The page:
Audience – Who is watching your stuff?

The analytics dashboard includes demographic information including age and gender as well as geography. These details can help you better understand your audience so you can customize your videos to better meet their needs or perhaps create new content to reach underserved segments (e.g., women, in the case of the below example).

The above report can also help you understand how your audience is consuming your content (e.g., via video watch pages versus external websites or apps). All of the text in the above view is clickable so you can get more granular information.

Growth – How can you build your channel and audience?

You can also use YouTube analytics to help you understand what content resonates with your viewers (and what doesn’t).

Just go to your Analytics overview and scroll down to the list of videos. This list is sortable by any of the following four metrics:

  • Watch time – estimated total viewing time per video
  • Views – the number of total views to your video
  • Estimated revenue – revenue earned per video
  • YouTube premium revenue – estimated revenue from YouTube premium

Clicking on any video title will bring you to a page with data specific to that video. Here you can monitor likes, dislikes, shares, average view duration and comments along with demographic and geographic information. Understanding what videos your viewers like the most can help you plan out your video content strategy.

YouTube’s algorithms

YouTube employs an automated algorithm that determines what videos people see when they visit the site. The algorithm does its best to match the right videos to the right users, but creators can facilitate video discovery by understanding how YouTube ranks and recommends videos. This is a crucial step to getting your videos discovered by viewers.

To this end, industry experts like Brian G. Johnson and Derrel Eves have some great resources you can check out to understand everything from video optimization to how to properly upload videos.

Google Analytics – connecting the impact of YouTube videos to site traffic

Even though you have your hands full sifting through all the YouTube data available in Creator Studio, you can take your marketing intelligence to the next level by connecting your YouTube channel to your Google Analytics account. Google’s Help site provides detailed instructions on how to do this.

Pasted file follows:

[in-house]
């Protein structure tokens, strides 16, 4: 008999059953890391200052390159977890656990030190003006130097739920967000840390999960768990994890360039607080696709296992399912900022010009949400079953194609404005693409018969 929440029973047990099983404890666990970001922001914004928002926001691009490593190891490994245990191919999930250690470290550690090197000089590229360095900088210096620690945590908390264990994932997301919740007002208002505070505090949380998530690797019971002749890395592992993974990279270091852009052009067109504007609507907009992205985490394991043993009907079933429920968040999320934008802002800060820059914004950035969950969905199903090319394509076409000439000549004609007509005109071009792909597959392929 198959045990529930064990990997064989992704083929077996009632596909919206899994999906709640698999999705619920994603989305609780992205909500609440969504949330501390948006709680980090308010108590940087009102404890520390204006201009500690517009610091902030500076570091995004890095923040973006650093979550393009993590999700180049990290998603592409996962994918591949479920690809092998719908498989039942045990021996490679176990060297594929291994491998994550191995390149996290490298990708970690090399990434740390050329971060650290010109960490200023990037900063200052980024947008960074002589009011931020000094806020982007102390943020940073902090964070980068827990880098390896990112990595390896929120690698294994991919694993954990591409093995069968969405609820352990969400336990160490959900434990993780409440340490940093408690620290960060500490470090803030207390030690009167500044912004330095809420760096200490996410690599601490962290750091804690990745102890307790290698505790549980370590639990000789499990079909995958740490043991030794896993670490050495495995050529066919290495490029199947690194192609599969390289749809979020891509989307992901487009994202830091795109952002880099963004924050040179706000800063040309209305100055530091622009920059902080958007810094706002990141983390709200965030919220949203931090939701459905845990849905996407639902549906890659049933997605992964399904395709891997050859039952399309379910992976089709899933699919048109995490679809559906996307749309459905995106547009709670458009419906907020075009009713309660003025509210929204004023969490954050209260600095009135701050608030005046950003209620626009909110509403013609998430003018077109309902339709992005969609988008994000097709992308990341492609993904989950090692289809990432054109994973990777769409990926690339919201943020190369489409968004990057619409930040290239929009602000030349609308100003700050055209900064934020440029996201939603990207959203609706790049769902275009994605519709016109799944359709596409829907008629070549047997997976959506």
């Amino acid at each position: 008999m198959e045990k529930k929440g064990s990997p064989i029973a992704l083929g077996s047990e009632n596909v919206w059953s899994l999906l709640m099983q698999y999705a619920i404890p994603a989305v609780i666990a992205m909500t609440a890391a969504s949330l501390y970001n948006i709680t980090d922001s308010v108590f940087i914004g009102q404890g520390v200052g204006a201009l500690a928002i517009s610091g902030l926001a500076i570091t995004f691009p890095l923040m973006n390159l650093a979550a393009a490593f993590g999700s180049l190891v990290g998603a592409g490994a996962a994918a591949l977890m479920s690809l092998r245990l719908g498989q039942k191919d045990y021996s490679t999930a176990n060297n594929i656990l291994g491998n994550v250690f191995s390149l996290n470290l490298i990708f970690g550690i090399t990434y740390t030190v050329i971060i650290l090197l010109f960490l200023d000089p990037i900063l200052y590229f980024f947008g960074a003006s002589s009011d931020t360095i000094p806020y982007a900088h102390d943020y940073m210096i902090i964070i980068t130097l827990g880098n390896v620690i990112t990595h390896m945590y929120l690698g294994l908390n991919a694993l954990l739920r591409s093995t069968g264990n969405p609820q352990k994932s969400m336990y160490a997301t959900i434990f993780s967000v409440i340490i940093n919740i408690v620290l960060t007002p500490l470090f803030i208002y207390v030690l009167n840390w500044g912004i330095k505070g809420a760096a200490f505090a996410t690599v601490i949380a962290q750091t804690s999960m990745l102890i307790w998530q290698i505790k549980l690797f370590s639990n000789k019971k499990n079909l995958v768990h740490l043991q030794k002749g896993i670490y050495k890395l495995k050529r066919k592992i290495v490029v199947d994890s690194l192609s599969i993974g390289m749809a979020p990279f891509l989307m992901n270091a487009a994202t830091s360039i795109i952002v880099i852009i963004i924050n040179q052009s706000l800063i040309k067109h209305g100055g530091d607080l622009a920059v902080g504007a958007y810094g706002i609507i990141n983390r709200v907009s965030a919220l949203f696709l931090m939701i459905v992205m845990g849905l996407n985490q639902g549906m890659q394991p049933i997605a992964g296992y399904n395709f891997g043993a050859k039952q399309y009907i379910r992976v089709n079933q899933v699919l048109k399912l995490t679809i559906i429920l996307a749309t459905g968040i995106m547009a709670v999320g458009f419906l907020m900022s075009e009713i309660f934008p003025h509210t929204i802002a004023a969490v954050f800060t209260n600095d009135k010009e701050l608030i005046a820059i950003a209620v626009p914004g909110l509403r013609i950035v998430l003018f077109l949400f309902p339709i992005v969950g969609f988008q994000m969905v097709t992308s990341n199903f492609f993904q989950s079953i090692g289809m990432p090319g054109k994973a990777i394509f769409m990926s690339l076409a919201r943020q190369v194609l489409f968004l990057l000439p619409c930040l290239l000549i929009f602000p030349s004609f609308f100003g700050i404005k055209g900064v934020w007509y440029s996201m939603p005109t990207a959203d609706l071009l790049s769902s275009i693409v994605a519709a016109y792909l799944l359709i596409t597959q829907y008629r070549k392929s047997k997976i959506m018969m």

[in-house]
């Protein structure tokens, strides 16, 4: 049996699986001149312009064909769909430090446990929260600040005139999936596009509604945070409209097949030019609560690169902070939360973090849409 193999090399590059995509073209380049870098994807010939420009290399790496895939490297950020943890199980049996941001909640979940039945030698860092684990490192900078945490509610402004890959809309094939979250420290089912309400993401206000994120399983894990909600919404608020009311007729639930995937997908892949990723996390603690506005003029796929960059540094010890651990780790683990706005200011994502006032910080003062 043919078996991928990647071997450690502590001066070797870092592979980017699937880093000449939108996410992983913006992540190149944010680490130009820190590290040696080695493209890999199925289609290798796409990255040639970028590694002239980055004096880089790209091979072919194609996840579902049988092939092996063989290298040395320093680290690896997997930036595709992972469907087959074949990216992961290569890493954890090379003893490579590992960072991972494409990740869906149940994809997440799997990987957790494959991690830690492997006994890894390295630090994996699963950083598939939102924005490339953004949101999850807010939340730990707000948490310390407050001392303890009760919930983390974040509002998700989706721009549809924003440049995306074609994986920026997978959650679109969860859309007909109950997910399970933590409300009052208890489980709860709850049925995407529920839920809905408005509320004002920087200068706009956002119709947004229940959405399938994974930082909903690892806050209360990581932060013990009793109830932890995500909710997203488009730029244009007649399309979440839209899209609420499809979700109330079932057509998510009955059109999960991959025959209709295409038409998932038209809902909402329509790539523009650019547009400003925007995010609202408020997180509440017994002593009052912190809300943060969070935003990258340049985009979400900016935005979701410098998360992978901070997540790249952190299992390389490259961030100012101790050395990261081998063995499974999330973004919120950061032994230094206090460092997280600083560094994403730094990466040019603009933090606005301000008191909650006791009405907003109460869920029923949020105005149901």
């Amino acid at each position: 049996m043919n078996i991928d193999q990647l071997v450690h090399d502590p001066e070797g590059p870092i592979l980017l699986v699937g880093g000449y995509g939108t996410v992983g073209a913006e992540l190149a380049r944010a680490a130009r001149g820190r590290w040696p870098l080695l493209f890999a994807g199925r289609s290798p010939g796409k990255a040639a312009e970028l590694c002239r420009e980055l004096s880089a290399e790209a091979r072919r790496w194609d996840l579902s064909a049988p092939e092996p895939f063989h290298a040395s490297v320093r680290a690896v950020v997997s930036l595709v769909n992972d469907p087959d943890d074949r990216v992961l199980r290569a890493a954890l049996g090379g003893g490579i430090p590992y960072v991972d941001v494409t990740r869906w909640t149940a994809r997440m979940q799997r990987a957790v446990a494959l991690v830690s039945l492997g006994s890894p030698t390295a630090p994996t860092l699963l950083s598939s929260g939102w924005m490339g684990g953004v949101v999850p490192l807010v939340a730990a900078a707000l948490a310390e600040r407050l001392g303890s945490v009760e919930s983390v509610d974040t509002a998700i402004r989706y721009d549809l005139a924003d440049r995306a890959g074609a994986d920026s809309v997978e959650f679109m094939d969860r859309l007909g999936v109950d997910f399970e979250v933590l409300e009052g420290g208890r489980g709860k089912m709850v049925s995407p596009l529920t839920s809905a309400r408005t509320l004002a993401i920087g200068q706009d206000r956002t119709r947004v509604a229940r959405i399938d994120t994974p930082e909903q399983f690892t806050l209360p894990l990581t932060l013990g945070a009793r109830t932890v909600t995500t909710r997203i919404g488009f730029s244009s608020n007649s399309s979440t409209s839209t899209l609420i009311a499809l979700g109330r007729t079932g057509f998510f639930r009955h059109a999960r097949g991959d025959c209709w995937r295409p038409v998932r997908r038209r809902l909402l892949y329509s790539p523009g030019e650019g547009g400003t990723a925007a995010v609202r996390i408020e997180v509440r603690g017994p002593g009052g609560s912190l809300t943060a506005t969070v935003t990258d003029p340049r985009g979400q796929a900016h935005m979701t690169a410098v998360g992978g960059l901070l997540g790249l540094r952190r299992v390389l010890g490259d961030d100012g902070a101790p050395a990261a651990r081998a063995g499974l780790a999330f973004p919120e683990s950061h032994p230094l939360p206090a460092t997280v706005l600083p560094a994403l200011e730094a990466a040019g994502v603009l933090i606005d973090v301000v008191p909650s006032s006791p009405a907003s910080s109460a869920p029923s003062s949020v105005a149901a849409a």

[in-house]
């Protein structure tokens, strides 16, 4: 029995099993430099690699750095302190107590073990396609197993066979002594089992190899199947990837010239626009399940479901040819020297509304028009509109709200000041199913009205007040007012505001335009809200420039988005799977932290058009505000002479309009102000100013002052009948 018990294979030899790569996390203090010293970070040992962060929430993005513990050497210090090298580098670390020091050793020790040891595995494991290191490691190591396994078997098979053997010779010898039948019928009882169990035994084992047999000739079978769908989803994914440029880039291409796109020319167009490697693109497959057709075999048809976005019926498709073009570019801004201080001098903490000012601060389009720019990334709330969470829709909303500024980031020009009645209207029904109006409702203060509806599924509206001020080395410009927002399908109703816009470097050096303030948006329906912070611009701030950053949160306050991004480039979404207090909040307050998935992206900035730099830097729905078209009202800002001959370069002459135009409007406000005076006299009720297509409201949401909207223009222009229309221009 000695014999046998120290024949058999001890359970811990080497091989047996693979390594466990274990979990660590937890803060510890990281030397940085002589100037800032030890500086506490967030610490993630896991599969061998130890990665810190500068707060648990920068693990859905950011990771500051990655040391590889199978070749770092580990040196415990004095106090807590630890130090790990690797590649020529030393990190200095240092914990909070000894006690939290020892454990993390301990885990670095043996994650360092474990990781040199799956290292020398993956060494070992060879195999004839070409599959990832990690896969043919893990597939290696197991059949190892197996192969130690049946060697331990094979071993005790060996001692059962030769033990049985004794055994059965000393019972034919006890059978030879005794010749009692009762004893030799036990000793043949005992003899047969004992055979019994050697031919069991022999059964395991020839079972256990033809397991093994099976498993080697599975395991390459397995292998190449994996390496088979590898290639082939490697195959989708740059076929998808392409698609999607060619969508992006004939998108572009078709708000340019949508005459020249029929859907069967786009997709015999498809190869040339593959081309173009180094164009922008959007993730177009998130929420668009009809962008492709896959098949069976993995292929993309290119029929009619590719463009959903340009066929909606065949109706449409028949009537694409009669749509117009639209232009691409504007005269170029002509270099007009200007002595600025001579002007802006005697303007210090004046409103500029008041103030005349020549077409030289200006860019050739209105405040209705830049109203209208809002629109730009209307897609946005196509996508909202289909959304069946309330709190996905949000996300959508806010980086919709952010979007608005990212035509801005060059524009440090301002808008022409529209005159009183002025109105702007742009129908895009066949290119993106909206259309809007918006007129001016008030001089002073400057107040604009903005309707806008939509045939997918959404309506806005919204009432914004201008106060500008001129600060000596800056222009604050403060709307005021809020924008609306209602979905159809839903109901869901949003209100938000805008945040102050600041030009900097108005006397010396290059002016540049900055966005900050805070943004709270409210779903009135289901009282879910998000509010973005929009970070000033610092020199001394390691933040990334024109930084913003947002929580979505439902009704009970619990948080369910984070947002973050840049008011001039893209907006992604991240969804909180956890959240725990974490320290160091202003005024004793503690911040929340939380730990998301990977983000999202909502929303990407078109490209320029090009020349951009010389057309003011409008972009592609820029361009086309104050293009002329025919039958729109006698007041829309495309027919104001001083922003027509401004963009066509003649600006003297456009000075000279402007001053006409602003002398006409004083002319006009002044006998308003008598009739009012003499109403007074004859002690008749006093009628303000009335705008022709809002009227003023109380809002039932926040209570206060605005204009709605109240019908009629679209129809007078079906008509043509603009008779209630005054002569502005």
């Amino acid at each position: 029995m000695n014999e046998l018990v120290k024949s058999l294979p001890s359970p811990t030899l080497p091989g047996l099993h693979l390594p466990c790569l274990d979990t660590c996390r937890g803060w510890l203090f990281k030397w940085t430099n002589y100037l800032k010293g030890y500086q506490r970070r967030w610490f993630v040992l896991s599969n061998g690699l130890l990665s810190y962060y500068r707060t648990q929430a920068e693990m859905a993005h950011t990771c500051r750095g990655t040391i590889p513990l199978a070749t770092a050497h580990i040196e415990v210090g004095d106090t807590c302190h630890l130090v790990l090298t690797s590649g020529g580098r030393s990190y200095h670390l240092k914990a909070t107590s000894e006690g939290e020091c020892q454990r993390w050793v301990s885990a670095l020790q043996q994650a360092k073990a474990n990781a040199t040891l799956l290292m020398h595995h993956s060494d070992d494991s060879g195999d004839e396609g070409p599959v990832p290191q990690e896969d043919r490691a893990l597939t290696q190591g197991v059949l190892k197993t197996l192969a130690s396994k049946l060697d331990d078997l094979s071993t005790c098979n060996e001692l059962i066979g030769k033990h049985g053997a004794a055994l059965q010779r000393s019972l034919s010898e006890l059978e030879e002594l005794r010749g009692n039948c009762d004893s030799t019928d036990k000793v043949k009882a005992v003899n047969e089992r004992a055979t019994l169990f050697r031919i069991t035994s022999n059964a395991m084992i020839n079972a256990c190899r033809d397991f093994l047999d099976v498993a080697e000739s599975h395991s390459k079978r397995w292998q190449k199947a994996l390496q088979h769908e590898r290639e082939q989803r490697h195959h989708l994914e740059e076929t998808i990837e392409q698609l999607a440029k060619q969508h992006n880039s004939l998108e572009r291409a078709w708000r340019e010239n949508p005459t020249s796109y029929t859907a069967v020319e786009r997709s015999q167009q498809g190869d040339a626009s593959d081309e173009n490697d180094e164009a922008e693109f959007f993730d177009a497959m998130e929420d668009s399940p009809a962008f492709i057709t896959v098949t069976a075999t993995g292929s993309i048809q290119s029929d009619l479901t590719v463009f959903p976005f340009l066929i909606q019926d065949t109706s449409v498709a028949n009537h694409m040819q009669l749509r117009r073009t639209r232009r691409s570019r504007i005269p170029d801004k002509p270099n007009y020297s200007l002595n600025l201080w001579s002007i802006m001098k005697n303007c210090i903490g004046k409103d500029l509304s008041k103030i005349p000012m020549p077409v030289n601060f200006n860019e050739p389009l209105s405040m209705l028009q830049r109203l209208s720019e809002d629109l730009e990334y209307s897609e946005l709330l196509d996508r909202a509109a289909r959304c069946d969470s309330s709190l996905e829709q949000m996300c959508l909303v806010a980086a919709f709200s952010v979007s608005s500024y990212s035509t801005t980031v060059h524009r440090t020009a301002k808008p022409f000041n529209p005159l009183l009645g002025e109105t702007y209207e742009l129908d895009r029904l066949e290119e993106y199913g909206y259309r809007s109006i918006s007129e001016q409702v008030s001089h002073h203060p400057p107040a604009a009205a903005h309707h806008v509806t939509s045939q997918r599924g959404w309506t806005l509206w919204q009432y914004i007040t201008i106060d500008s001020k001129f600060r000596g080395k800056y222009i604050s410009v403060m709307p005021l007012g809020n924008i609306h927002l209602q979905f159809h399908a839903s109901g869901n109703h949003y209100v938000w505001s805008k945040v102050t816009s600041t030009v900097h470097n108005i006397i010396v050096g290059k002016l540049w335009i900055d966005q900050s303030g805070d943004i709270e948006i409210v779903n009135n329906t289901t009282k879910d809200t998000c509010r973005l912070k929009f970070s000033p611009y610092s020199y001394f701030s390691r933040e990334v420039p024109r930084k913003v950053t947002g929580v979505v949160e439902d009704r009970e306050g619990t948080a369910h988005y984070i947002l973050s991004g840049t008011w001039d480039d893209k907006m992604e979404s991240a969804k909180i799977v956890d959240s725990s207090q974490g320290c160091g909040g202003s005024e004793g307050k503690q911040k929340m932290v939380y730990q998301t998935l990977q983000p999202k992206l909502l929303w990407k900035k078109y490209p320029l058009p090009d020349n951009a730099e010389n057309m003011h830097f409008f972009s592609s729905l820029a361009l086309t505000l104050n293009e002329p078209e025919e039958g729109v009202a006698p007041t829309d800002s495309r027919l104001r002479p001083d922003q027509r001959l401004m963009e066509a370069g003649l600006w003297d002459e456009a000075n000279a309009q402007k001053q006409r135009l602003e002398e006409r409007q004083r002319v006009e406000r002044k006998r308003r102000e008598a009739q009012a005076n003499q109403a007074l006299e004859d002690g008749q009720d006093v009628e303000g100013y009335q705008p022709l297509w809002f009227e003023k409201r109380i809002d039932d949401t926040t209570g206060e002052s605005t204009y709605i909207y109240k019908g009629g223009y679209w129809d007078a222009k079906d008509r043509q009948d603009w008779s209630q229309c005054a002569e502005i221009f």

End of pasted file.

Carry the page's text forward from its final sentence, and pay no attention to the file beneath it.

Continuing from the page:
Once connected, you’ll get the same kind of data for your YouTube channel as you do for your website such as new versus returning visitors, content drilldown, and top referrers. Google Analytics only allows you to track activity on your channel page and doesn’t track watch pages or include video metrics. While you’ll get some additional information from Google Analytics if you decide to link it to your YouTube channel, this won’t answer the final question we want to pose…

How much traffic does YouTube refer to my website?

To answer this question, you’ll need to install Google Analytics on your primary website. Then you can navigate to the referral report (within the Acquisition category) to get a list of traffic sources.

Once there, click on “Referrals” and you’ll see a list of referring domains such as YouTube, Google, and Bing.

Google Analytics then lets you see exactly what kind of content visitors are viewing and how they found that content. Since Google Analytics enables you to set up website goals, you can also track conversions (or desired actions) coming from your YouTube videos and use that information to plan and execute additional video content.

Understanding video analytics is well worth your time

There’s no doubt that building and maintaining a thriving YouTube channel is a lot of work. But if you’re going to invest time in creating content and attracting viewers, then it’s critical to take the time to learn how to measure the success of your videos. Familiarize yourself with the available data and make it a habit to review and understand your channel and video metrics. This is the best way to gain insight about the content your viewers want to watch.

Written by
Ryan Gould

Vice President of Strategy and Marketing Services, Elevation Marketing